Friday, June 22, 2012


I read with great interest this article coming out of Baltimore, USA, which seemed to suggest an advantage for smokers in treatment of CAD.
Dr Paul Gurbel and colleagues from Sinai Hospital Baltimore, did a re-analysis of the big 6 plavix ( clorpidogrel ) trial in the 90s and 2000s. These included the Caprie, Credo, Cure, Clarity, Charisma, and the Current Oasis 7 trials. They examined these trials from the point of view of comparing the responses of smokers with non-smokers.
Their findings are published in the June 20th, issue of the Journal of the American Medical Association.
They found that during the trial, if they sub-analyse, those who were still smoking at the time of the trial had a better clopidogrel effects when compared to non-smokers. In fact, the clopidogrel effects were largely negated, if you were not smoking, and were no better then aspirin alone.
This findings is a little odd, and yet was quite consistent across the big 6 trials. Is it true that smokers are better protected by clopidogrel and that with non-smokers, we may have to increase the dose or change to another drug? However, as a clinician, I do not see more coronary thrombosis or stent thrombosis in non-smokers. I give them the same plavix ( clopidogrel ).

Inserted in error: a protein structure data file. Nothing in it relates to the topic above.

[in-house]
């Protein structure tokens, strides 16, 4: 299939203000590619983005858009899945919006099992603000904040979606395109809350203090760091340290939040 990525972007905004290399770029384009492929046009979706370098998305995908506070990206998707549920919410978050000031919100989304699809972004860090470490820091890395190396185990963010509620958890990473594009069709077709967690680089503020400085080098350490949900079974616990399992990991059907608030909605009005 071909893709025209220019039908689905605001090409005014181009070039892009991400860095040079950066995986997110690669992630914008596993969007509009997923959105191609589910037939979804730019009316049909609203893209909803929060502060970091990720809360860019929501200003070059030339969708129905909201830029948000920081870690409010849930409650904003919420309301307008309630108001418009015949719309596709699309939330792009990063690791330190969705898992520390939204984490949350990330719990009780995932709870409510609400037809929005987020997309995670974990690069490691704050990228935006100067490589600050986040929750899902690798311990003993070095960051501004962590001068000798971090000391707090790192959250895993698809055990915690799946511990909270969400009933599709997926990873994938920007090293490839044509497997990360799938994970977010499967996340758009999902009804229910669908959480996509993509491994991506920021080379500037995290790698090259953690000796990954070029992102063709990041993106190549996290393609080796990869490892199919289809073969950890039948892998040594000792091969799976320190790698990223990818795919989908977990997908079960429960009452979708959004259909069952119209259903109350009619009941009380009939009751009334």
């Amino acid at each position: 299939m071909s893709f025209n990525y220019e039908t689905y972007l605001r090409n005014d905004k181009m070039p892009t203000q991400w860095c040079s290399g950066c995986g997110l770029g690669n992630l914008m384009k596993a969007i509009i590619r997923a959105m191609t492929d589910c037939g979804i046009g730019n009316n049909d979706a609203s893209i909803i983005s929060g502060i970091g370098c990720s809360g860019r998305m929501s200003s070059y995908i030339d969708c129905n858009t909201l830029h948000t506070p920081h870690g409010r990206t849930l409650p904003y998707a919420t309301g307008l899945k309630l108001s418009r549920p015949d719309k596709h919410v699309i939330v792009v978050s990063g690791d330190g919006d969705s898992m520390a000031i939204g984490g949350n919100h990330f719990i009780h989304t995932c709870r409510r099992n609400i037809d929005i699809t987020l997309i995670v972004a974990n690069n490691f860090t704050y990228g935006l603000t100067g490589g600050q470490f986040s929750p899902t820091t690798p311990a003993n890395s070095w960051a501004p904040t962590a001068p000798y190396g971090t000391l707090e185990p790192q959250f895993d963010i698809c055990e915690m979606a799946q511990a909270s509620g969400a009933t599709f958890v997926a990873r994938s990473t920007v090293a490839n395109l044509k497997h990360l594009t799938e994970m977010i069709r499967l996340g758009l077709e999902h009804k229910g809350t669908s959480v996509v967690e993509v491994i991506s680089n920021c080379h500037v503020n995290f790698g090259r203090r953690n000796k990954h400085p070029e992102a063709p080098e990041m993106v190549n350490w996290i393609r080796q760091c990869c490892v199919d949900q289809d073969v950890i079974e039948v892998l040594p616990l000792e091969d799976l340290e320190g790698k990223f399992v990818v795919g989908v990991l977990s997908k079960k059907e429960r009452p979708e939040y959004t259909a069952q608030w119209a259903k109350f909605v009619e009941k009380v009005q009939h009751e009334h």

Obviously, we are not advocating that we should ask CAD patients to start smoking in order to be better protected. The researchers made it a point to this categorically. They just wish us to know this statistical fact and begin to trail and understand why. It is more for further research sake.
I also have the funny notion that this maybe another discrepancy between statistical fact and clinical truth. Say what you like, my non-smokers with DES ( drug eluting stents ), do not get more stent thrombosis. In fact stent thrombosis is so rare now with us, with the second generation DES.
However, I felt that this Plavix Paradox should be documented and perhaps further research done.

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